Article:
Synthetic Fibre Dyeing
Edited by Chris Hawkyard
Published by the Society of Dyers and Colourists
Since the dawn of civilisation mankind has been fashioning garments out of animal and vegetable fibres. The 20th century saw a rapid growth of the synthetic chemical industry based on coal tar and later petroleum. One of the main engines for this process was the huge market for new fibres made from polymers invented by this burgeoning industry. These new fibres, possessing as they do a multitude of desirable properties, placed new challenges on coloration technologists, as the dyes previously available were mostly totally unsuitable. Whole new ranges of dyes had to be developed and new ways of applying them.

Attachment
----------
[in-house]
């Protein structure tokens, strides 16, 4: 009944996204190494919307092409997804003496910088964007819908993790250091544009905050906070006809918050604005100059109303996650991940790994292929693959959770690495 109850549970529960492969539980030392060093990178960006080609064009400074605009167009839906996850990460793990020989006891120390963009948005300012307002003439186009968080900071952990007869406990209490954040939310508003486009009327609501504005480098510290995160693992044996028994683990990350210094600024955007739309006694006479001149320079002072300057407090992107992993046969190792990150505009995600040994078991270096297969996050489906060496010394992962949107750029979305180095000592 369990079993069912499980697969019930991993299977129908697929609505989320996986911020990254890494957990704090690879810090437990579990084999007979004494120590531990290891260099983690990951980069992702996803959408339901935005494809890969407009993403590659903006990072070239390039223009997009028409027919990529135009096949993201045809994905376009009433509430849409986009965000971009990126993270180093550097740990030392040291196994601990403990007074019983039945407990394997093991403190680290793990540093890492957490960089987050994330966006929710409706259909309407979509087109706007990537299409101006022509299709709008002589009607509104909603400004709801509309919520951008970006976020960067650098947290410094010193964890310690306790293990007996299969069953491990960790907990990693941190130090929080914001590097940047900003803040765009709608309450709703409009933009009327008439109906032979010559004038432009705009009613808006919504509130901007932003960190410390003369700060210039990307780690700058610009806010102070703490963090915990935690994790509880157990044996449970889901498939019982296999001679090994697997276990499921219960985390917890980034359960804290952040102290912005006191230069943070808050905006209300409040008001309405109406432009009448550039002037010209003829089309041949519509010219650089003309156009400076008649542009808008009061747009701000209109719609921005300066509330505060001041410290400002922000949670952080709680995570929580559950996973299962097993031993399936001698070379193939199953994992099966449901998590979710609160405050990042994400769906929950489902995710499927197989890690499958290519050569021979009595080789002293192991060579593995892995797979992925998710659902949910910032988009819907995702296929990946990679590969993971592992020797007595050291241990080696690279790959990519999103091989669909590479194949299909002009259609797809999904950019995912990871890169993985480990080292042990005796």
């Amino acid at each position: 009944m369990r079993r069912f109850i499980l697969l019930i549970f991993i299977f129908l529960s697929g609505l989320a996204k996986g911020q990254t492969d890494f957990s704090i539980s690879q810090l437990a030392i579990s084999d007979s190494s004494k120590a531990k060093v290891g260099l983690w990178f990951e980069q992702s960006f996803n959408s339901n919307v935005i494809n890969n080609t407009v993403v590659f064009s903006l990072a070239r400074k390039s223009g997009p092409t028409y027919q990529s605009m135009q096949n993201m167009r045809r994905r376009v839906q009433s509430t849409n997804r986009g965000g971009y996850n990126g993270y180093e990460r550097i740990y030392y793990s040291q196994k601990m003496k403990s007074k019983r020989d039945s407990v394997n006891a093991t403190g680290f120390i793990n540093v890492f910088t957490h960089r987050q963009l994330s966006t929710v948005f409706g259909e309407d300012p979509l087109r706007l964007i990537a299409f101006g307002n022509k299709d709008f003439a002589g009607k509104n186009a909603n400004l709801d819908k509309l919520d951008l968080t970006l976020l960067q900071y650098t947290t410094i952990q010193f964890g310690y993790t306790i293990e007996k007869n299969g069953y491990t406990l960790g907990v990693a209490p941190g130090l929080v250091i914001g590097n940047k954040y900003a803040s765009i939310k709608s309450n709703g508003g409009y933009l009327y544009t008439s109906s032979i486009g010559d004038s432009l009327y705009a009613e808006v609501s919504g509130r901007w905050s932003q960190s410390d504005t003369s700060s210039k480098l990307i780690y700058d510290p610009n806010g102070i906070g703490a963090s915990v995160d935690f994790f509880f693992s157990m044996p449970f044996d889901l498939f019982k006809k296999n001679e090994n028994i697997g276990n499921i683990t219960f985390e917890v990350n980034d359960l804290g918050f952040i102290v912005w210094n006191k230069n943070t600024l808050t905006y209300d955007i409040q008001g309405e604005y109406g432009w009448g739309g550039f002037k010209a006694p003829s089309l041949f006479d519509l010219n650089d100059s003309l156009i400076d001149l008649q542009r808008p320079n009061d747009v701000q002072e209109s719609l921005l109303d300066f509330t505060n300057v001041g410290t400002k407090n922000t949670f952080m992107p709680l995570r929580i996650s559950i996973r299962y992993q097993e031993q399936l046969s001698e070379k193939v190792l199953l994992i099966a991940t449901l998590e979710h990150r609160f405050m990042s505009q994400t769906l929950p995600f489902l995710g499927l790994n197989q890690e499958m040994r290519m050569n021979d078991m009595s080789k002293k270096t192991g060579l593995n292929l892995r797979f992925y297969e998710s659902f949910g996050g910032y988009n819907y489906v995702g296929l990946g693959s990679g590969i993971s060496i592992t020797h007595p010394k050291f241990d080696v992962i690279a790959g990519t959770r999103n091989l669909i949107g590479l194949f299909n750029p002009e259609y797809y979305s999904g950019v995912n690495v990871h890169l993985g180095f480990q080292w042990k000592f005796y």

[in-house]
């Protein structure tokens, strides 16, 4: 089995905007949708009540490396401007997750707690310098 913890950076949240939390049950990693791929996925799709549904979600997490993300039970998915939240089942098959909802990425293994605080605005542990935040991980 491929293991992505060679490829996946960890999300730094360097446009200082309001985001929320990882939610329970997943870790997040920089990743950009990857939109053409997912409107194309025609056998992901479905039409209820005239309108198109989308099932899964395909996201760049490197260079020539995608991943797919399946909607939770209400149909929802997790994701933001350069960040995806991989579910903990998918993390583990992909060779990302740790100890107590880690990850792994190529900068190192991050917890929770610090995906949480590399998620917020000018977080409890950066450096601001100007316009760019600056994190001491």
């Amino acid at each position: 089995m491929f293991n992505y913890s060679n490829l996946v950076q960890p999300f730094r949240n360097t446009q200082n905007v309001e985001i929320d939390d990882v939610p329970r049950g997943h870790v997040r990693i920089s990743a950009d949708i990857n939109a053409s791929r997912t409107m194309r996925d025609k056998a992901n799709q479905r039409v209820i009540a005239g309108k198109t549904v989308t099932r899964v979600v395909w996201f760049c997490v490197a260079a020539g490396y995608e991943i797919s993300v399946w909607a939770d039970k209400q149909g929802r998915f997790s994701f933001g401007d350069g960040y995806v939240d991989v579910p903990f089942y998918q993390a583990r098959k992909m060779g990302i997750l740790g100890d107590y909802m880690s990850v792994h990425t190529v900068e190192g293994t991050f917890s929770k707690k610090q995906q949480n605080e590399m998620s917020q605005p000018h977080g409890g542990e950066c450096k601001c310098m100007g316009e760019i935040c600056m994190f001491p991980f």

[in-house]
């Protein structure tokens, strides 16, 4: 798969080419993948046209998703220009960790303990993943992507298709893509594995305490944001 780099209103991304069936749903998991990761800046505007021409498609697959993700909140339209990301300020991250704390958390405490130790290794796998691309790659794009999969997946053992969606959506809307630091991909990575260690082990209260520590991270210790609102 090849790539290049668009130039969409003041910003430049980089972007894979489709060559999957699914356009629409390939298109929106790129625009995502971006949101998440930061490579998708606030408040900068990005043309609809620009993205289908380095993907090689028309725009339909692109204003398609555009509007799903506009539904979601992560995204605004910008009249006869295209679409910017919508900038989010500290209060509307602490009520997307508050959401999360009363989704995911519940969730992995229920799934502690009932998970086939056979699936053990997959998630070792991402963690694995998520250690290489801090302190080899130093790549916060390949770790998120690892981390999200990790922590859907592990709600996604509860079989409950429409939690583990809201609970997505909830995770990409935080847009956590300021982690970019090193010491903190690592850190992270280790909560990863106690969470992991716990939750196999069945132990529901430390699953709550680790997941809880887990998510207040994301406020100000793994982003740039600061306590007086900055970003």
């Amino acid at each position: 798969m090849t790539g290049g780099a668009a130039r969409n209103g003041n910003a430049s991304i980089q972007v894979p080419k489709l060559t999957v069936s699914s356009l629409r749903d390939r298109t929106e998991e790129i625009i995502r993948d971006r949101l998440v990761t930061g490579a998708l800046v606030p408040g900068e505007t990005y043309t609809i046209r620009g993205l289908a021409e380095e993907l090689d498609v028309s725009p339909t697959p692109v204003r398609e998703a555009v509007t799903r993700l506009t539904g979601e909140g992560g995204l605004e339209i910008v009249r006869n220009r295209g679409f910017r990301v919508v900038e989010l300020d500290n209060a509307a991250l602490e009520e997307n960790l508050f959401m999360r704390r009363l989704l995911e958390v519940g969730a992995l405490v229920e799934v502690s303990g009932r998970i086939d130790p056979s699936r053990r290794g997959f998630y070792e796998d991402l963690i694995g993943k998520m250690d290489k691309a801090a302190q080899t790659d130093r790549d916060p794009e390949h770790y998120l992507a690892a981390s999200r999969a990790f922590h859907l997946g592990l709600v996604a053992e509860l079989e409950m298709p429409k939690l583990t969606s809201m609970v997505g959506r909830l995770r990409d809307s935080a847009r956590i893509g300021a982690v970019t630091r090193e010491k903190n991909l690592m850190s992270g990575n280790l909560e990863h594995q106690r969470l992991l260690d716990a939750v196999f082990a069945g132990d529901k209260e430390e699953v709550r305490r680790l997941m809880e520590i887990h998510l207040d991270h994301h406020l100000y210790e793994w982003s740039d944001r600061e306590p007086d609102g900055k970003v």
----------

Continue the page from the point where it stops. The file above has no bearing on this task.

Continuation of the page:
In the 21st century polyester has taken over from cotton as the most heavily used fibre. Polypropylene has moved ahead too, while nylon and acrylics remain as commercially important fibres. The increasing use of microfibres has been a notable trend in recent years, and environmental issues have come to the fore too.
This book covers all these trends and has been assembled with contributions by a team of world-renowned experts, who provide a series of deep insights into this important area of technology.
Chapter 1 Fibre production
Chapter 2 Dyeing of polyester fibres
Chapter 3 Nylon dyeing
Chapter 4 Acrylic and modacrylic fibres
Chapter 5 Dyeing of acetate and triacetate fibres
Chapter 6 Mass pigmentation and solution dyeing of synthetic fibres
Chapter 7 Dyeing of microfibres
Chapter 8 Dyeing and finishing of fabrics containing elastane
296 pages, 2004, ISBN 0 901956 82 1
SDC Ref: 10037